You say that about Clive Palmer, but was his last election campaign not a very “anti-China activist” one?

If you look at Clive Palmer’s real stuff, all his money depends on China. He makes purposely stupid and racist attacks on China to discredit the movement I reckon. Clive Palmer discredits us all, we’re fighting for human right, we’re fighting for Muslim rights and Clive Palmer is just some racist idiot. He’s just controlled opposition.

What drives your interest in and support for the human rights of the Tibetans, the Uyghurs, and the people of Hong Kong?

I was really an accidental activist, really. I just had that one protest which I launched because I was looking at what was happening in Hong Kong and I was fired up by the visuals about the people our age being bashed by riot police. I was reading about what was happening to the Uyghurs. I read about how close the university was to China and I looked around and I saw that most of the people who were fighting against China were racists and idiots and I thought, Okay, where’s the left on this? I regarded myself as left-wing and wanted a leftist China critique and pro-human rights protest.

I got assaulted at that rally and death threats were made against my family. The way my personality works meant that when I saw they wanted to silence me, I thought, Okay, I’ll go one hundred times harder. The university then started taking the side of those who were trying to shut us down and I said I’ll go harder, and from there it just snowballed and spiralled out of my control. Ever since that day two years ago when I was nineteen, there hasn’t been a single day where I haven’t been an activist, so I’ve been super focused on it. If you went to me just after that protest, and you told me I’d still be doing this, I never would have thought that. It just became so personal and I couldn’t back down.

When we spoke to Hoj he told us that he had no involvement in your disciplinary hearing and that this was something totally under the purview of various committees. What are your thoughts on this response?

That’s absolutely absurd because it was not just outsourced to a committee. They brought in international law firms, they brought in Clayton Utz and MinterEllison, they would’ve spent millions on this and the lawyers mounted a prosecution before UQ’s own hand-picked panel of academics and students telling them “Expel Drew Pavlou.” And what are those academics and students meant to say? They just followed along with the university’s lawyers because they don’t want to jeopardise their careers. Who else but the Vice-Chancellor could approve of the use of MinterEllison and Clayton Utz, spending millions of dollars on legal firms, and who else would approve of arguing those points to the case?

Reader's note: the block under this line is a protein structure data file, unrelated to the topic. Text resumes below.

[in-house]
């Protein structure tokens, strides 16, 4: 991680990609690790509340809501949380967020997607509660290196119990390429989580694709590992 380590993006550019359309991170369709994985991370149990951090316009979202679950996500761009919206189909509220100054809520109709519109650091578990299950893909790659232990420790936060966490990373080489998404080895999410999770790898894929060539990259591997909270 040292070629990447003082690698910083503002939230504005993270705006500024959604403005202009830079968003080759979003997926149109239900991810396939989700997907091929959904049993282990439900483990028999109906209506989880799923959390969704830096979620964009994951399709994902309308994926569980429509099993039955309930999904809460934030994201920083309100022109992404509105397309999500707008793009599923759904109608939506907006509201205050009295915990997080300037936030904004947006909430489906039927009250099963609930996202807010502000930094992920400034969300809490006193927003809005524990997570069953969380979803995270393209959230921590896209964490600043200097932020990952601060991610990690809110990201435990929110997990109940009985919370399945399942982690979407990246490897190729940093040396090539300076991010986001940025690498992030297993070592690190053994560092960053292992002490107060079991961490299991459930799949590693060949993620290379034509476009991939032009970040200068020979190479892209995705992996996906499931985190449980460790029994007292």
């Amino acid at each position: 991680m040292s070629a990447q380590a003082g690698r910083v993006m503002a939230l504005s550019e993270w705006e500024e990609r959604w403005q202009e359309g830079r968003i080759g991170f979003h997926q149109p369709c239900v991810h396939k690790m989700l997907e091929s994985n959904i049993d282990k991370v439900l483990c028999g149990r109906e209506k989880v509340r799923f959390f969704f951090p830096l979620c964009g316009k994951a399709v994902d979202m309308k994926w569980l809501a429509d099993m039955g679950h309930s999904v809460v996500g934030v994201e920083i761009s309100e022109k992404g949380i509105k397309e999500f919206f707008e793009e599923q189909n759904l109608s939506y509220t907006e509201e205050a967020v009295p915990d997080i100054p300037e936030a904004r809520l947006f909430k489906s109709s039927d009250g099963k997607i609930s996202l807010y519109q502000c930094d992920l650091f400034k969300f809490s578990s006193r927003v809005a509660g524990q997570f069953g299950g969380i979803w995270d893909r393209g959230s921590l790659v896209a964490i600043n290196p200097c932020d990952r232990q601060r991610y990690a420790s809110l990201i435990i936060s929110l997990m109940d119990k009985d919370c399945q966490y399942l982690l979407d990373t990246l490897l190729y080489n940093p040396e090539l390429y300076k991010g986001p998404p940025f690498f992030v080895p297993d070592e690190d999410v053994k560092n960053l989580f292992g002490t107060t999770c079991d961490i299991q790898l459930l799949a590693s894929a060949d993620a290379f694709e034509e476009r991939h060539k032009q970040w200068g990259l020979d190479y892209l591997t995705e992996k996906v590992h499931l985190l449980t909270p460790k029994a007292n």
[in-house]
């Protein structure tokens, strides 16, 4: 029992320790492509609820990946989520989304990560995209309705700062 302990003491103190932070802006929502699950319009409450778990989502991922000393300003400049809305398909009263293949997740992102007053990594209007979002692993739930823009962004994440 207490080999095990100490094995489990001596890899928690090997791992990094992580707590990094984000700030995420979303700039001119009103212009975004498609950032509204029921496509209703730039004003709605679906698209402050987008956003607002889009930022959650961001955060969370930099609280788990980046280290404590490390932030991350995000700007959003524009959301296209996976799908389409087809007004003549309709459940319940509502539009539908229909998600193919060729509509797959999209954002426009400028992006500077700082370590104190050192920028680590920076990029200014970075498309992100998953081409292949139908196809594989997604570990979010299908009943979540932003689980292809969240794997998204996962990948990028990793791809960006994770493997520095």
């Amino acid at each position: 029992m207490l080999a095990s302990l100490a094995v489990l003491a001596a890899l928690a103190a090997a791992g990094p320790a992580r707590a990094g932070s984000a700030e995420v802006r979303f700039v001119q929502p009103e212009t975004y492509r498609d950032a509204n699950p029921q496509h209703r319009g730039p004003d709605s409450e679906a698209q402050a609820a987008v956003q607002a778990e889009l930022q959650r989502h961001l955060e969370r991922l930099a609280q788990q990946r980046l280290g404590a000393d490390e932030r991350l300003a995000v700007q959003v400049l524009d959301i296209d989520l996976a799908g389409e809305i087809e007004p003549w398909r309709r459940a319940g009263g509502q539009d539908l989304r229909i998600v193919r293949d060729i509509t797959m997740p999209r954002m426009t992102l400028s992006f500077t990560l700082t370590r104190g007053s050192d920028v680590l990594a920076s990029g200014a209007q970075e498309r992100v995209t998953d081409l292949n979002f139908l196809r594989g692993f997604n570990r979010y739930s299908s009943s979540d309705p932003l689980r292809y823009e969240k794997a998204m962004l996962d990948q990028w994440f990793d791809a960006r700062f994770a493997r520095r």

Someone had to brief the lawyers, the university had a strategy, the lawyers were arguing that I should be expelled. Who directed that strategy, who paid for it? It could only have been the Vice-Chancellor unless he was completely not in control of his own university which we know is not the case. Simple common sense shows that Peter Hoj would have had to have been involved in my case from start to finish because no one else would have had the power to approve of the use of two international law firms, spending millions of dollars in doing so, and no one else would have had the power to direct the strategy of the lawyers arguing that I should be expelled. It had to have come from the very top or the alternative is that he lacked any sort of control whatsoever over his own university administration, and if that’s the case, he’s still complicit.

Editor’s Note: If you have any questions about what Drew raised in regards to the Vice-Chancellor, the University of Queensland, and tertiary education in general, feel free to email or for the upcoming Vice-Chancellor’s Student Forum and see for yourself if your voice is heard.

Read our interview with Vice-Chancellor Peter Hoj here.

Adelaide University student magazine since 1932. Edited by Ivan Jankovic, Stasi Kapetanos, Isobel Moore, and Michelle Roylance. Get in touch: